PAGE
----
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New Economies, Strange ChristendomsNew Economies, Strange Christendoms

New Economies, Strange Christendoms

The former statement has become commonplace in discussions about the world's economy. While the U.S. and Europe begin to experience the full weight of fiscal irresponsibility, and their national limbs strain to hold up the ever-increasing weight of debt, Brazil has sprung out of the global recession and appears poised to continue to grow as an economic power. The effects of this economic growth influences Brazil's social life in other ways as well. National Geographic recently featured an article describing the increasing sense of empowerment brought on by economic growth, going so far as to describe this new phenomenon as Machisma.

Brian Dijkema
2 minute read
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Business is booming in Brazil. So is Christianity. What does the latter mean for the former, and vice-versa?

The former statement has become commonplace in discussions about the world's economy. While the U.S. and Europe begin to experience the full weight of fiscal irresponsibility, and their national limbs strain to hold up the ever-increasing weight of debt, Brazil has sprung out of the global recession and appears poised to continue to grow as an economic power.

This sustained economic boom is associated with plenty of positive developments: a growing middle class, less people in poverty, improved education, and a place at the table on the U.N.'s Security Council.

The effects of this economic growth influences Brazil's social life in other ways as well. National Geographic recently featured an article describing the increasing sense of empowerment brought on by economic growth, going so far as to describe this new phenomenon as Machisma.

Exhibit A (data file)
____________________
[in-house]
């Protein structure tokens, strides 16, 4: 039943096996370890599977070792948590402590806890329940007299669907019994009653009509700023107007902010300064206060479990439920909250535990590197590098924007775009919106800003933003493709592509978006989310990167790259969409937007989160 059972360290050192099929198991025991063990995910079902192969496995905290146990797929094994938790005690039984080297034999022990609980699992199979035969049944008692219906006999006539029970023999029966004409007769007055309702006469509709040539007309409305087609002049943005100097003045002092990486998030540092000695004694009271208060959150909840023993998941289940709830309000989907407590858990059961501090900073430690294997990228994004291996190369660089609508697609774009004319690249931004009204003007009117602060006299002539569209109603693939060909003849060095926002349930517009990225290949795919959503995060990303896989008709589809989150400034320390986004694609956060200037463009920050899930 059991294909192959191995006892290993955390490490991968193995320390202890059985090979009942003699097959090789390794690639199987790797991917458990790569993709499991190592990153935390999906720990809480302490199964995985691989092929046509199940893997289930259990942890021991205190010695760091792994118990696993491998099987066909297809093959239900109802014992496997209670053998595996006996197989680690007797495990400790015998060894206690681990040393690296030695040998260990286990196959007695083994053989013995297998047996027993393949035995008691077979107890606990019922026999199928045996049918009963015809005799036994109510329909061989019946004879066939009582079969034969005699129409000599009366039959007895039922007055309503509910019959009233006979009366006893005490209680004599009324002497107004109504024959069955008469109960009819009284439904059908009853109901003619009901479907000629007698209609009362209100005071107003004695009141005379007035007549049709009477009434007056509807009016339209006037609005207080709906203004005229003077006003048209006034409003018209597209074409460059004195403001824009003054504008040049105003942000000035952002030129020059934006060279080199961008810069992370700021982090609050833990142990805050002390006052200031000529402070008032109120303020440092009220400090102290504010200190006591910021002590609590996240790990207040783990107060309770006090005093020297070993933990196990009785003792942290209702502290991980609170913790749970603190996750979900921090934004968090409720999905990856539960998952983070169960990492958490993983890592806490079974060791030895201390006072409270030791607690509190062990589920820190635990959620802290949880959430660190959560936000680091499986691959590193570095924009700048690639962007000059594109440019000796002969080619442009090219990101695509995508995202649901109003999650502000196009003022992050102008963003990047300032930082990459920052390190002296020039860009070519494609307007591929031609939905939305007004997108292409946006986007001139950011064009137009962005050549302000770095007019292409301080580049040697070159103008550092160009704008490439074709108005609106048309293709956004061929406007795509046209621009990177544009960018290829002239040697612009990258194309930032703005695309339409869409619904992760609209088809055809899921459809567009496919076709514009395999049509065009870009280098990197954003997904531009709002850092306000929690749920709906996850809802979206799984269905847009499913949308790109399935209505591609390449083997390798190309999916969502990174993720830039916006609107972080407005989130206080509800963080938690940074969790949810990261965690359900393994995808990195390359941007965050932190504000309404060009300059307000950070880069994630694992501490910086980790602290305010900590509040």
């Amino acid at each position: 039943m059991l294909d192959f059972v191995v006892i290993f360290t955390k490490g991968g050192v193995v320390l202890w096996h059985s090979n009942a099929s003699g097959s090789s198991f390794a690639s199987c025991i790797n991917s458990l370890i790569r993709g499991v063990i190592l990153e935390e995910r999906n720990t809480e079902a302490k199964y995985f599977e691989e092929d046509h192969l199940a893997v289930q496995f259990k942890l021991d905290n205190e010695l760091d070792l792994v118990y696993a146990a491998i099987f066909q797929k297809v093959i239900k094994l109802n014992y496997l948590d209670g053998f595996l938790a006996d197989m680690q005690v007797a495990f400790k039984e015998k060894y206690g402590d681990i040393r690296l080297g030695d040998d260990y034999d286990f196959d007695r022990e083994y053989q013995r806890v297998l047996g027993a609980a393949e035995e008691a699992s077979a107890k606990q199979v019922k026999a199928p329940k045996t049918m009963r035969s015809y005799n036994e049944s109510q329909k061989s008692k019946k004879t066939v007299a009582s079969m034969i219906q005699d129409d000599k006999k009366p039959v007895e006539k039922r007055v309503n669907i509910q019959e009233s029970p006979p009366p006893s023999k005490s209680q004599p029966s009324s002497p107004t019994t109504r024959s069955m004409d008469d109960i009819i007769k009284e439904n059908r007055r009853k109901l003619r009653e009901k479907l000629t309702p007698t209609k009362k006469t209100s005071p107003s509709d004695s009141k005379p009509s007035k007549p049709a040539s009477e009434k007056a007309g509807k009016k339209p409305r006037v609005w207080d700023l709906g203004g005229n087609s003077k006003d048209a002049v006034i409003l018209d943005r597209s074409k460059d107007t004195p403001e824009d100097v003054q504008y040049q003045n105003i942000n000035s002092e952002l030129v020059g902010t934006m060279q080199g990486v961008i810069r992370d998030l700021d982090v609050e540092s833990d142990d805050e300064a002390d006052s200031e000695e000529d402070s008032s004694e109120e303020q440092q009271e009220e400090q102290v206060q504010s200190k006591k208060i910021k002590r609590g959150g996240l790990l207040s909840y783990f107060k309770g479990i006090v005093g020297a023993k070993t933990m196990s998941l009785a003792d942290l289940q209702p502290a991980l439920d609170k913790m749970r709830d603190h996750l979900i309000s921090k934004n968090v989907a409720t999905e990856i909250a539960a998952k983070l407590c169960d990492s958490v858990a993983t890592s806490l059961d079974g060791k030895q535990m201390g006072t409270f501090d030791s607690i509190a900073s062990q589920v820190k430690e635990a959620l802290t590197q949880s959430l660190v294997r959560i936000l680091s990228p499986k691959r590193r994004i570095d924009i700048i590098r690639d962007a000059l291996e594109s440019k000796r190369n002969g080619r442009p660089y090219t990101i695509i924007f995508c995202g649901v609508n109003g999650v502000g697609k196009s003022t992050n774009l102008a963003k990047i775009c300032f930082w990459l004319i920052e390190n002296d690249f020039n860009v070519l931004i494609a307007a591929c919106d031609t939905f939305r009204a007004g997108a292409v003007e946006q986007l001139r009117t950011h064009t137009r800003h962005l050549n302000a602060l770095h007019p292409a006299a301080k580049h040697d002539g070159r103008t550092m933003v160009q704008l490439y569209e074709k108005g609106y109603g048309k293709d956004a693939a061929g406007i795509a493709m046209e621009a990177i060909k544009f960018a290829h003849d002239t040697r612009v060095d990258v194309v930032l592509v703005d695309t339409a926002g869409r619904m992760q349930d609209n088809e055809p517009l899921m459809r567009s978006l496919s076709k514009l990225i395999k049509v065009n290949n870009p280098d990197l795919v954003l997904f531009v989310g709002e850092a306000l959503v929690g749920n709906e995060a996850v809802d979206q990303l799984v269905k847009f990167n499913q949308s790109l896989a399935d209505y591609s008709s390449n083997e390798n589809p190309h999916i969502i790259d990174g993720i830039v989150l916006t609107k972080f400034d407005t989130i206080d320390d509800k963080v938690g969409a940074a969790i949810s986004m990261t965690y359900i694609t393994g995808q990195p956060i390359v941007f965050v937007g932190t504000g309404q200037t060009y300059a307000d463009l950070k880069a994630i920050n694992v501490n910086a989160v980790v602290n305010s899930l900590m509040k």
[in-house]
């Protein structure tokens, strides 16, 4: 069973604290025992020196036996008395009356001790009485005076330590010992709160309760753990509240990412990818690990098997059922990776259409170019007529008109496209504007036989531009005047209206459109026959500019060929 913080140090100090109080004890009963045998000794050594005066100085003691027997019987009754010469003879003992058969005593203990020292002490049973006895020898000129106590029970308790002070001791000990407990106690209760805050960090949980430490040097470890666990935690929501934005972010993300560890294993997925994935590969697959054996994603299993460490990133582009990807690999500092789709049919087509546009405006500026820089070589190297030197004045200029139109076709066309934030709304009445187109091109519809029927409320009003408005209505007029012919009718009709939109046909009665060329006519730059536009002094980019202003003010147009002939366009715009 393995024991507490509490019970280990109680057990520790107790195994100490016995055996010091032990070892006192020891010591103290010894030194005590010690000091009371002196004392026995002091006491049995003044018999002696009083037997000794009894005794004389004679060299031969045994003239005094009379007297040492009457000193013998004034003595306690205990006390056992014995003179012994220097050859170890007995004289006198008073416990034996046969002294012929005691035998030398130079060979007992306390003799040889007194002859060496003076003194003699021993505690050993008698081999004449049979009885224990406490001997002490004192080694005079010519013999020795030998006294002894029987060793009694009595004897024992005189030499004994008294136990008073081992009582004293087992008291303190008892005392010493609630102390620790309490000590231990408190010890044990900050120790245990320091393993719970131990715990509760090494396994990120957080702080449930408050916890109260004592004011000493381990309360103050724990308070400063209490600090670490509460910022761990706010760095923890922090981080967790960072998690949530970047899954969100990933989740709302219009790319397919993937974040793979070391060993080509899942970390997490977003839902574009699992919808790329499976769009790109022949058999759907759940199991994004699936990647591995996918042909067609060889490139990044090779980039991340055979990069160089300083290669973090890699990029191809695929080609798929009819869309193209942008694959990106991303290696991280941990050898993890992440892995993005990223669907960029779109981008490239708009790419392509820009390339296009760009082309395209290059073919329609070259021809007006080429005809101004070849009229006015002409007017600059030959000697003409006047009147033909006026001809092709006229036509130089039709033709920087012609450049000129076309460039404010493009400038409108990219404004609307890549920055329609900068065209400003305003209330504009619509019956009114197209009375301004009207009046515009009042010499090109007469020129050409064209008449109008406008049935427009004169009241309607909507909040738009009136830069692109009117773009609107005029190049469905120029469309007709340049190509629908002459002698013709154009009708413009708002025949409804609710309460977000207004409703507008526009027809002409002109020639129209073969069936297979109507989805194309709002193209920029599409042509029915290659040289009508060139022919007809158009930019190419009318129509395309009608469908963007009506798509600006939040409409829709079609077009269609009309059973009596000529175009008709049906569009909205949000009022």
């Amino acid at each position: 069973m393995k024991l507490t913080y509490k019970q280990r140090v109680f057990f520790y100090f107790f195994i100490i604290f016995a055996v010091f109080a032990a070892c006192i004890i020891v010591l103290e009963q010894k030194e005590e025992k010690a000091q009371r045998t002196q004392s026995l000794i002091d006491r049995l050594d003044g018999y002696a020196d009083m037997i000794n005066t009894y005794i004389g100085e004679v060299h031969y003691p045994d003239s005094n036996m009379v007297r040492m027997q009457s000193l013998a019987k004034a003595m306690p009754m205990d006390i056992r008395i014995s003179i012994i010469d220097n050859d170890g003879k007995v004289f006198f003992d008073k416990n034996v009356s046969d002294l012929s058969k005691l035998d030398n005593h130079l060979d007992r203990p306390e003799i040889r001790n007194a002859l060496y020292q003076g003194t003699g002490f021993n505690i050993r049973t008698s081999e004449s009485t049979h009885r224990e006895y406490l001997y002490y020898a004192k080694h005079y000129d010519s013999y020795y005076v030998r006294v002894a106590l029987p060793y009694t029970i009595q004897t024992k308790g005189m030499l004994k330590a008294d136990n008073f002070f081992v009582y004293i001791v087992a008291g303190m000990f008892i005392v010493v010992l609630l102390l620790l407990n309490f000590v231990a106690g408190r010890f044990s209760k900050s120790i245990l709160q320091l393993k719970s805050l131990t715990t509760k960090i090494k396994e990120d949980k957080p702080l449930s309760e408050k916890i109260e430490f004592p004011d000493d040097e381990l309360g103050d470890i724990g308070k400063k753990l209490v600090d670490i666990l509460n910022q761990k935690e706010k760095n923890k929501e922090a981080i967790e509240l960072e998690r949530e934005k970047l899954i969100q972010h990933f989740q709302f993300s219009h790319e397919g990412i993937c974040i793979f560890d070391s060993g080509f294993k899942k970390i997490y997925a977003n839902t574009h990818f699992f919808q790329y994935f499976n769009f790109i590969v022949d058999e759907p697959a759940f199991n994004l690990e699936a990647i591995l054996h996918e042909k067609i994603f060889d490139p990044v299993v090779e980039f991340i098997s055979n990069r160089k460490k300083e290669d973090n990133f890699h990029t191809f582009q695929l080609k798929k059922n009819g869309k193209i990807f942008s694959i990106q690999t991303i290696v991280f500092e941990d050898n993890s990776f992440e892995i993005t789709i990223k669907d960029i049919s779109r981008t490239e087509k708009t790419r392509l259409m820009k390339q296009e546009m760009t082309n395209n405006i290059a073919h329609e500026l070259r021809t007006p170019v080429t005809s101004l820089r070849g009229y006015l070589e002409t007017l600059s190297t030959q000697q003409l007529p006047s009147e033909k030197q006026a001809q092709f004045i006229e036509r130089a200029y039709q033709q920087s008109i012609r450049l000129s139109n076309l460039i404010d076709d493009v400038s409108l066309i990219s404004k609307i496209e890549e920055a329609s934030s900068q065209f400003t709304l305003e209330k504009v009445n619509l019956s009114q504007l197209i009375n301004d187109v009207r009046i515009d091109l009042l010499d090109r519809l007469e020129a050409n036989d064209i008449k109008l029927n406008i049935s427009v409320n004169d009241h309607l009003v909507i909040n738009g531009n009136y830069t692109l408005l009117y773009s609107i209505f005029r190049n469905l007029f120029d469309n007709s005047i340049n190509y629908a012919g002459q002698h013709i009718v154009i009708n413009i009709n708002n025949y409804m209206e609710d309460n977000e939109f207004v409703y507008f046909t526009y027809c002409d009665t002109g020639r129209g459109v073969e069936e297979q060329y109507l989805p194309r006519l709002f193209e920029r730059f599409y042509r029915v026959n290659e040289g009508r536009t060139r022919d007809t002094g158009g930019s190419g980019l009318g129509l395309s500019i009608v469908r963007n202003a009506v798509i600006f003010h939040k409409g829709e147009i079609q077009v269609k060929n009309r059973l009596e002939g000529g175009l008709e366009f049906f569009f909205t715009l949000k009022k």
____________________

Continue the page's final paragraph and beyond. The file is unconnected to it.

At the same time, if we can believe Philip Jenkins, Christianity is on the rise in Brazil as well. Catholicism has always been well established in Brazil, but Pentecostalism and evangelicalism have been rising at rates higher than the country's economic rate. They have even emerged as a political force by influencing Brazil's recent presidential elections.

What will be interesting to watch over the next while is how the combined economic boom and the rise of evangelicalism and pentecostalism in Brazil will influence one another. What type of Christianity will result?

Of course, the influence of culture on Christianity and Christianity's influence on culture is a complicated, multi-faceted matter which will often have strange results. Exhibit A: here. Here we have a song written by a Canadian artist, sung by two young Brazilians—the very picture of the next Christendom. Note the overhaul of the song's melancholy elements and its transformation into a praise song, the words of which appear to have been lifted straight from the evangelical stock lyric pile. Note also the set, which looks like it sent straight from American Idol to Rio. Note also that no one bats an eye at the song's deliberate Christianity.

While it's not fair to make wide-sweeping conclusions, we can say that the new faces of Christianity, especially those in countries emerging as economic powerhouses, will be stranger than we think. The continued growth of Christianity is very likely to shatter the comfortable categories in which we think. Brazil's economy is booming. Christianity is booming. Our categories are about to undergo a similar explosion.

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